Prof. Raffaella Morganti
ASTRON, the Netherlands Institute for Radio Astronomy and Kapteyn Astronomical Institute, University of Groningen
December 7, 2017 – 3:00 pm – UWA Campus – Math: Weatherburn Lecture theatre [G40]
AGN are episodic in nature, cycling through periods of activity and quiescence. Their life-cycle is key for understanding the impact they have on their host galaxy. On the other hand, this cycle is also the result of the intricate interplay between various, and sometimes, competing processes. The role of the gas (accretion and outflowing) is thought to be particularly important behind onset and termination of the nuclear activity.
In this talk, I will present our studies aimed at understanding the life-cycle and the role of the gas in a particular class of active nuclei: the radio-loud AGN. These studies make use of the exciting possibilities offered by the new generation of radio telescopes.
For radio AGN, their evolutionary stage (young, adult, dying, restarted) can be derived from the radio spectra and morphology, in particular by using the capabilities of new low-frequencies radio telescopes.
Our search of dying and restarted sources aims at understanding the time-scale of their evolution. The study of their duty-cycle has been done in the MHz-domain using the LOFAR radio telescope and the continuum surveys that are now in progress. I will summarise the results and compare them with evolutionary models of radio sources developed by our group.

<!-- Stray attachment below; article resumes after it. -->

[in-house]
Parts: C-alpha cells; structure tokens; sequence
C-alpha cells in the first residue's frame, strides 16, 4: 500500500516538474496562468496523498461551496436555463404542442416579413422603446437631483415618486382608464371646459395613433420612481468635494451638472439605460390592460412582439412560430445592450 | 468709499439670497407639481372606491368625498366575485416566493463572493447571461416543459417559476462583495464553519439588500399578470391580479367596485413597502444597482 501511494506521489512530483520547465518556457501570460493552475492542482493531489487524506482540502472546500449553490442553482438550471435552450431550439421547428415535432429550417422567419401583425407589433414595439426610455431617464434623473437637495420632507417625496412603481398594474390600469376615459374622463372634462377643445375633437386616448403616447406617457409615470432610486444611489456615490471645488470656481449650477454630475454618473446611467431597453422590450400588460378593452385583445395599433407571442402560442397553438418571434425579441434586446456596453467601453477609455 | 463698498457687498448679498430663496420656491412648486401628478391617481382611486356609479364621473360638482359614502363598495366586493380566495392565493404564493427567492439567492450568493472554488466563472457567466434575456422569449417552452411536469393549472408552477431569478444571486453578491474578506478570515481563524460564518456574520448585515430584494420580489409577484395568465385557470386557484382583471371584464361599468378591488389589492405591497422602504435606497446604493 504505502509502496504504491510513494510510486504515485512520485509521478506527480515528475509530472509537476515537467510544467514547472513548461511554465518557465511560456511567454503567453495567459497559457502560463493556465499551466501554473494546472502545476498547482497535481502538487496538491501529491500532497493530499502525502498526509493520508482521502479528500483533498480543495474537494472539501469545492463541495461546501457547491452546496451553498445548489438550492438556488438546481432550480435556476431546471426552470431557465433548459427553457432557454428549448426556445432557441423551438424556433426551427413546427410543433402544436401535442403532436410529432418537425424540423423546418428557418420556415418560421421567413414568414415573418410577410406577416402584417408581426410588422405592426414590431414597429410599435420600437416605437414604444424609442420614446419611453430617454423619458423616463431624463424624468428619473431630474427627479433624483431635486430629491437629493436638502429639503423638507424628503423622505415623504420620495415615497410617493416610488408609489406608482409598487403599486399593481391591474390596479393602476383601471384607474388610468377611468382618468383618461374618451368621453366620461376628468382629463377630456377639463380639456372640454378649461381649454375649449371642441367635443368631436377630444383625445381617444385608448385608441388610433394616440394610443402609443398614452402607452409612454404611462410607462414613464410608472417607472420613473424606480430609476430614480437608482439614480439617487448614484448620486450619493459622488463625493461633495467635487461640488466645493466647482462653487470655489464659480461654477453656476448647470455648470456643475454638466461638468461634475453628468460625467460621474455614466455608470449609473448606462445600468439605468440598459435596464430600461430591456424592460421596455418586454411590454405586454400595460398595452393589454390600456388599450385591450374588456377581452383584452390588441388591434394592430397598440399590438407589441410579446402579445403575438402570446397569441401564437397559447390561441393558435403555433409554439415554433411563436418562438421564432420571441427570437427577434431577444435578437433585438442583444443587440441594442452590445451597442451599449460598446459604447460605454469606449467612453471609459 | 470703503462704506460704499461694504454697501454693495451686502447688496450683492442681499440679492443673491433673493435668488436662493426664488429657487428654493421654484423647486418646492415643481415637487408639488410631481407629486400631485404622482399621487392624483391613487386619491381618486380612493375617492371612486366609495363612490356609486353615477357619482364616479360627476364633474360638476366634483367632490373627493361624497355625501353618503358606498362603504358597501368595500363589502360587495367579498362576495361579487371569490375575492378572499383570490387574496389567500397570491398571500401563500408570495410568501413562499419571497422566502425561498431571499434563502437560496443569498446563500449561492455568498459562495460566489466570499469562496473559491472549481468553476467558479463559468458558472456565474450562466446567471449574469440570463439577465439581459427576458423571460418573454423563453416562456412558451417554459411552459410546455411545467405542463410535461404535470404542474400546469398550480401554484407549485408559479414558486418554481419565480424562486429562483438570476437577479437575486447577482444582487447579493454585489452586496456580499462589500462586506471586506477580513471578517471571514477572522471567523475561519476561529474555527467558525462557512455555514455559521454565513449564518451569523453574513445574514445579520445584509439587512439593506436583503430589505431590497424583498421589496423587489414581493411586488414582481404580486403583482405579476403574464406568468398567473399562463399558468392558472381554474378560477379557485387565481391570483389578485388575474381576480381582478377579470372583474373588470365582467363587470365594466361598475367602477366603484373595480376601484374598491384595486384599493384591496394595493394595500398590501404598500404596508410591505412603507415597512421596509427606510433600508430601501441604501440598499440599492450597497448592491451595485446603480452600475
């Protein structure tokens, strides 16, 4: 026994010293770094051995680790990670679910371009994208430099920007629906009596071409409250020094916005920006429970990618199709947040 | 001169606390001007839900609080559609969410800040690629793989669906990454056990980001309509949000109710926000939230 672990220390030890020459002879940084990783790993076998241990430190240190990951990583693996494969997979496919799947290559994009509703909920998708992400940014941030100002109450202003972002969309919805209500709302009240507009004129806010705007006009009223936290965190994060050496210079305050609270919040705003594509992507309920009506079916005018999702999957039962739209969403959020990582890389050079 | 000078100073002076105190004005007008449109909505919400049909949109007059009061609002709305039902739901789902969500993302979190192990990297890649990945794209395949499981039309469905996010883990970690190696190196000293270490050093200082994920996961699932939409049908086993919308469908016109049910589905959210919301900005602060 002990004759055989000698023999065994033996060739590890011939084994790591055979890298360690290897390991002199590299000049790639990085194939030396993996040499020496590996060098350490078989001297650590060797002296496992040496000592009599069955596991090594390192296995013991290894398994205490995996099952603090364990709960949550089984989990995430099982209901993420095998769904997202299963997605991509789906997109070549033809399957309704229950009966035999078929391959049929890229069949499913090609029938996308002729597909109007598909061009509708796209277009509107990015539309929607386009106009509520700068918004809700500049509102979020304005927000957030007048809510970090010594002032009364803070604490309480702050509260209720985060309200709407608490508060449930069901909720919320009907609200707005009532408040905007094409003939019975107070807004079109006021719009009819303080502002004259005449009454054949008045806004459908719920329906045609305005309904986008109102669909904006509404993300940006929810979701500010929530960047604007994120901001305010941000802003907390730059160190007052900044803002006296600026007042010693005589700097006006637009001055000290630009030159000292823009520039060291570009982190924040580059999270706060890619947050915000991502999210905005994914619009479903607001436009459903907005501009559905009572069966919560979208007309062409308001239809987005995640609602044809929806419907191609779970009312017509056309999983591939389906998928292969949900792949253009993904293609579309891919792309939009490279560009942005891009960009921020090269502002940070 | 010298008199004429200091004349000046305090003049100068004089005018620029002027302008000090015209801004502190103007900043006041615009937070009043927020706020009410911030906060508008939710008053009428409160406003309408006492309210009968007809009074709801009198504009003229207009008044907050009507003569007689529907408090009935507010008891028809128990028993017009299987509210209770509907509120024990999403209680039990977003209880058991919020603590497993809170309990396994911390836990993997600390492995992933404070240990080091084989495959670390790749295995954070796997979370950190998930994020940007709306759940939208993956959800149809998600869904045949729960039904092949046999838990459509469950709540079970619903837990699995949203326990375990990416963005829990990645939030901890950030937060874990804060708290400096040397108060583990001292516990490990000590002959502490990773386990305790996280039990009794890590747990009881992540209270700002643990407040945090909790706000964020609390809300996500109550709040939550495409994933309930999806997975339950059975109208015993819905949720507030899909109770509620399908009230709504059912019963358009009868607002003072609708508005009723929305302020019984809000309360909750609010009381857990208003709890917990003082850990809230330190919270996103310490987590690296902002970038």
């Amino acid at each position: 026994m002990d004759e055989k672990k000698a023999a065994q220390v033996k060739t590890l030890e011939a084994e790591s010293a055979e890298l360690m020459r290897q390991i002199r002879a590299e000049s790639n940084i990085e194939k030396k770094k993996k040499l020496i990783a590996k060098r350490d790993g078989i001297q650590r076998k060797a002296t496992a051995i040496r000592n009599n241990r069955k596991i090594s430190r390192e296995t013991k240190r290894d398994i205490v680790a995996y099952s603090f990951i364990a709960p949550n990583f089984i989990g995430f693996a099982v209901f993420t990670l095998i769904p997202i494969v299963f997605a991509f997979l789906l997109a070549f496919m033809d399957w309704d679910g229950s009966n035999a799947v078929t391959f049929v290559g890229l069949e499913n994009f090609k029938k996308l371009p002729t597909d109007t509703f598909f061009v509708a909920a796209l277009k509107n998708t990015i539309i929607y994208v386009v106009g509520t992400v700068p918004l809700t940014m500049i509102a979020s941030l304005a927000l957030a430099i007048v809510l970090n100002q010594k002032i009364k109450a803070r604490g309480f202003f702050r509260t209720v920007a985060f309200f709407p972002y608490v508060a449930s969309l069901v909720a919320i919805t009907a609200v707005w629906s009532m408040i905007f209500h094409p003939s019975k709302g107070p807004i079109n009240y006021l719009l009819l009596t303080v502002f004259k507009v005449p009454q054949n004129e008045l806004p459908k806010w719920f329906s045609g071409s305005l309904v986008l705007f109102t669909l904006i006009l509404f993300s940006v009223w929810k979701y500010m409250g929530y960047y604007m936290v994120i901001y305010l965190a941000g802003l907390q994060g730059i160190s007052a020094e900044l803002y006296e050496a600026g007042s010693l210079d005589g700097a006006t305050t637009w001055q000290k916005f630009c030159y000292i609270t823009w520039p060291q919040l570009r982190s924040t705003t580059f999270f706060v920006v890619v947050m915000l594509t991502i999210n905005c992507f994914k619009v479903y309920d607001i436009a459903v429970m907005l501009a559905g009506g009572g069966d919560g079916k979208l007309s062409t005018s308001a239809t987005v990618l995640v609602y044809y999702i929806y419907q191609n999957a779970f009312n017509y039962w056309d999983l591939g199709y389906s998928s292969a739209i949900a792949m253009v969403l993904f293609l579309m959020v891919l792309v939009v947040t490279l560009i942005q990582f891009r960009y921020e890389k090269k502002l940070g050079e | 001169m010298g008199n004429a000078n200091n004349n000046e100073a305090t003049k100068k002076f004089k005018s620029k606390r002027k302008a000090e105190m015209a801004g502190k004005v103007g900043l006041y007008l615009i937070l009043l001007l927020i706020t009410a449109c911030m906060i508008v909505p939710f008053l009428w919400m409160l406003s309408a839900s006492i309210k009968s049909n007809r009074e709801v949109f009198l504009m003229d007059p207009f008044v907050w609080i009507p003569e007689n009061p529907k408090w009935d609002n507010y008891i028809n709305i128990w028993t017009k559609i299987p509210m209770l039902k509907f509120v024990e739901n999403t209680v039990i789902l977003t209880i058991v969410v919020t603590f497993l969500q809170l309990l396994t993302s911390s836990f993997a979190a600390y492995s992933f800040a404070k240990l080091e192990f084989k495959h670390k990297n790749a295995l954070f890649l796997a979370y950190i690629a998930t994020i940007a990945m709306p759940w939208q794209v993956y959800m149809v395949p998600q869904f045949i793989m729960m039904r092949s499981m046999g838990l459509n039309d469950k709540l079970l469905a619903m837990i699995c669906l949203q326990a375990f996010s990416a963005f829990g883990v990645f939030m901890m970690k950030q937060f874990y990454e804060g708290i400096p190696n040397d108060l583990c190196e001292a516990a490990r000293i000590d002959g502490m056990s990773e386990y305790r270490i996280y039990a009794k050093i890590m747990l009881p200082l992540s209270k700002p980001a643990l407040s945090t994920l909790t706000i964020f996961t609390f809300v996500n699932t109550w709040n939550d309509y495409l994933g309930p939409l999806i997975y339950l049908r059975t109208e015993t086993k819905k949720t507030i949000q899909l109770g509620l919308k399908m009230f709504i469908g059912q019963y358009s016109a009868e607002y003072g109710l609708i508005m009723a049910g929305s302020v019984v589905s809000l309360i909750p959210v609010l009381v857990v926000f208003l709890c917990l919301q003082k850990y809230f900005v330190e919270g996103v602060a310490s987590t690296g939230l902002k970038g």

In the second part of the talk, I will present the results of our study on the effect of the radio plasma on the surrounding medium. Surprisingly, and despite the extremely energetic phenomena, these effects can be traced by the cold component of the gas using the atomic HI-21cm and the molecular (CO) components. I will describe the presence and characteristics of these fast and massive outflows and how the effect of the radio jet can be described by numerical models. I will discuss the important connection between the evolutionary stage of the radio source and the effect of the radio plasma on the surrounding ISM, particularly relevant in their first phase of life of the radio source. The results presented represent and important starting point for the large surveys (in particular of HI absorption) that are about to start with SKA pathfinders and, in the near future, with SKA.